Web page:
Ladies and gentlemen,
It is a great pleasure to be here with you in beautiful Cambodia this morning for the Asia-pacific Regional Development Forum – and I am looking forward very much to a busy day of fruitful discussions and deliberations on the development agenda for this vibrant region.
As you know, ITU’s mission is to connect the world, and to bring the benefits of ICTs to all the world’s people, wherever they live and whatever their circumstances.
This we do together with our 193 Member States and more than 700 sector members from industry, academia and civil society organizations.
I firmly believe that if we can succeed in achieving our mission, then we will see unprecedented social and economic improvement for all, and that we will continue to make bold steps in accelerating progress towards meeting the Millennium Development Goals – and indeed other sustainable development goals as we move forward.
We can be proud of the progress that has already been made, and especially the progress made in the first twelve years of the new Millennium, especially in mobile cellular telephony.
The next goal is to bring affordable, equitable access to the Internet to all the world’s people – bearing in mind that two thirds of the world’s population is still offline.
And being offline, means that two thirds of the world’s people are locked out of global market places and global access to the world’s knowledge banks, and locked out of the enormous benefits which can come from applications such as e-health, e-education and e-government.
The importance of broadband to all countries – and especially developing countries – was made very clear at the World Conference on International Telecommunications, WCIT-12, which took place in Dubai last December.
The new ITRs which were agreed at WCIT-12 contain a number of important revised and new provisions that represent a major improvement over the 1988 text – including provisions for landlocked developing countries and small island developing states, and provisions for the 650 million people worldwide living with some kind of disability.
Perhaps most importantly, the treaty reflects the increasing participation of developing countries in ITU’s work across all three sectors: radiocommunication, standardization, and of course development.
There are also provisions to encourage investment in international telecommunication networks and promote competitive wholesale pricing for traffic carried – and I am confident that this will play a very important role in furthering broadband rollout around the world.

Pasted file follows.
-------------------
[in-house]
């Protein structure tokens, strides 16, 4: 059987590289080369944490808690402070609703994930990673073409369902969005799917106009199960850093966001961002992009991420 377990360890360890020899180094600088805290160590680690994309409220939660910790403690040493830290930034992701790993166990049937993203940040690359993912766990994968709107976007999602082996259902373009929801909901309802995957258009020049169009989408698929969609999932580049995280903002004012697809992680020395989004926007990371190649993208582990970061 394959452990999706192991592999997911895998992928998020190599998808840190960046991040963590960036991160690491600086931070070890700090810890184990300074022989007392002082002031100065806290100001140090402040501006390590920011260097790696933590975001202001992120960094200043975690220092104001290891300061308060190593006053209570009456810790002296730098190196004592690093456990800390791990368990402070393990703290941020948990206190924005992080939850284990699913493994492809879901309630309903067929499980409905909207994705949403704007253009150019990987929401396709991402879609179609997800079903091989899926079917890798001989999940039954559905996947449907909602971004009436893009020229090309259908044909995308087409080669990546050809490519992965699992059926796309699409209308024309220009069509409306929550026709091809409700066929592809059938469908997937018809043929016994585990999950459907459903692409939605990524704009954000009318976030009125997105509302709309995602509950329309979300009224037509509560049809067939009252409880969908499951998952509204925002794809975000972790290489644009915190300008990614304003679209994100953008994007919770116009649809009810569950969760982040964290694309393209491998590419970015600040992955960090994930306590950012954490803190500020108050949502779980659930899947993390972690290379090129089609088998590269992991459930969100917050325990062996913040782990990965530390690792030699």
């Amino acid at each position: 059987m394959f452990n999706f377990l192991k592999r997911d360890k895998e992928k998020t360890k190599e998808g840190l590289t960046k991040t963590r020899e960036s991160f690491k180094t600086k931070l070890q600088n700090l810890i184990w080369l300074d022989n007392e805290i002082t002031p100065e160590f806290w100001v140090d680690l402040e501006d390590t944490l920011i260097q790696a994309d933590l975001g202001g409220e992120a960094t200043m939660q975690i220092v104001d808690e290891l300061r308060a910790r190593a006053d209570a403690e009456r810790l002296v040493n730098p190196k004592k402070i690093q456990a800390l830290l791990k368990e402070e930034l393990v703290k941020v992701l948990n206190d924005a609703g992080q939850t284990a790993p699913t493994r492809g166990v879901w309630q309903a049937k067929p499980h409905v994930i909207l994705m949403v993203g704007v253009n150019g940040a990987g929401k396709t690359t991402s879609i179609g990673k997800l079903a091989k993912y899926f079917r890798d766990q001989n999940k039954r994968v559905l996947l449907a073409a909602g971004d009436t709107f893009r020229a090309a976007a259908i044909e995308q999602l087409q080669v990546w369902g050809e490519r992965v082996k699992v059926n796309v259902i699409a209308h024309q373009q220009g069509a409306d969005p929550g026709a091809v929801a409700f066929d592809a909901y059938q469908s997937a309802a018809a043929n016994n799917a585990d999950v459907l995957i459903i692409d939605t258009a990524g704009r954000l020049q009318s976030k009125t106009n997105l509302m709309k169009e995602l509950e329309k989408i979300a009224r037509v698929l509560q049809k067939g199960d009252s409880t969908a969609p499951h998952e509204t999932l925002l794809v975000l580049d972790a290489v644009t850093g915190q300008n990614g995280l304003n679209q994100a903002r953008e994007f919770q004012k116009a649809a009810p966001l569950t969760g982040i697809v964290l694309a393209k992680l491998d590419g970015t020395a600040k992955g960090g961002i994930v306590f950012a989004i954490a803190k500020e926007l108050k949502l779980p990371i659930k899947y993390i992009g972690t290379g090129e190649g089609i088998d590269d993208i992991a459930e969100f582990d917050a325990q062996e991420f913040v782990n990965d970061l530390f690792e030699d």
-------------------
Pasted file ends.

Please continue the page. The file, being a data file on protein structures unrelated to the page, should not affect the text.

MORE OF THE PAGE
If broadband rollout is to happen at the rate needed, the ICT industry will need the right incentives and will need to be able to see clear returns on their investments.
This will therefore mean devising new and innovative business models, and new and innovative delivery mechanisms – and I will be very interested to explore this subject in more detail during this forum today.
Ladies and gentlemen,
The importance of bringing the rest of the world online is one of the main reasons why ITU and UNESCO set up the Broadband Commission for Digital Development three years ago.
At the end of 2011, the Broadband Commission established four ambitious but achievable broadband advocacy targets, covering policy, affordability and uptake.
The first of these targets aims to help make broadband policy universal by 2015, and we have already seen considerable success in this regard, with 145 governments that have adopted or are planning to adopt a national policy, strategy or plan to promote broadband.
In this regard I am very pleased to note that the Kingdom of Cambodia is adopting its National Broadband Policy with technical assistance from ITU.
With the help of enlightened regulation, national broadband policies such as the one being implemented here in Cambodia, increased user demand, and new technologies – such as mobile broadband – I am confident that we will succeed in meeting all of the targets.
As we meet our connectivity targets, however, we need to make sure that we also keep the Internet safe and secure, and this means addressing cybersecurity issues, which are a growing concern in all countries.
The most recent statistics suggest that losses of over 100 billion dollars annually are being caused by cybercrime, and that some 550 million people are being targeted by cyberattacks every year.
In financial terms, this is the equivalent of the entire GDP of a country like Morocco, Slovakia or Bangladesh – and in population terms, it is the equivalent of more than all the inhabitants of Europe.
We must therefore work together to set international policies and standards, and to build an international framework for cybersecurity and cyberpeace.
At ITU we are proud of the ITU-IMPACT initiative, which is the first truly global multi-stakeholder and public–private alliance against cyberthreats, which already brings together more than 140 countries – including of course Cambodia and most of the other countries in this region.
To be truly effective, however, such initiatives must also include participation from all stakeholders, including both the public and private sectors, as well as international organizations and civil society.
Indeed, if we are succeed in any of our ambitions then we will need all stakeholders to work together, in partnership – and I look forward to hearing more today and over the coming days about ways in which we can do this across Asia and the Pacific region.
In closing, let me thank you for your attention, and I wish you a very successful Forum today and a very rewarding Regional Preparatory Meeting over the rest of the coming week.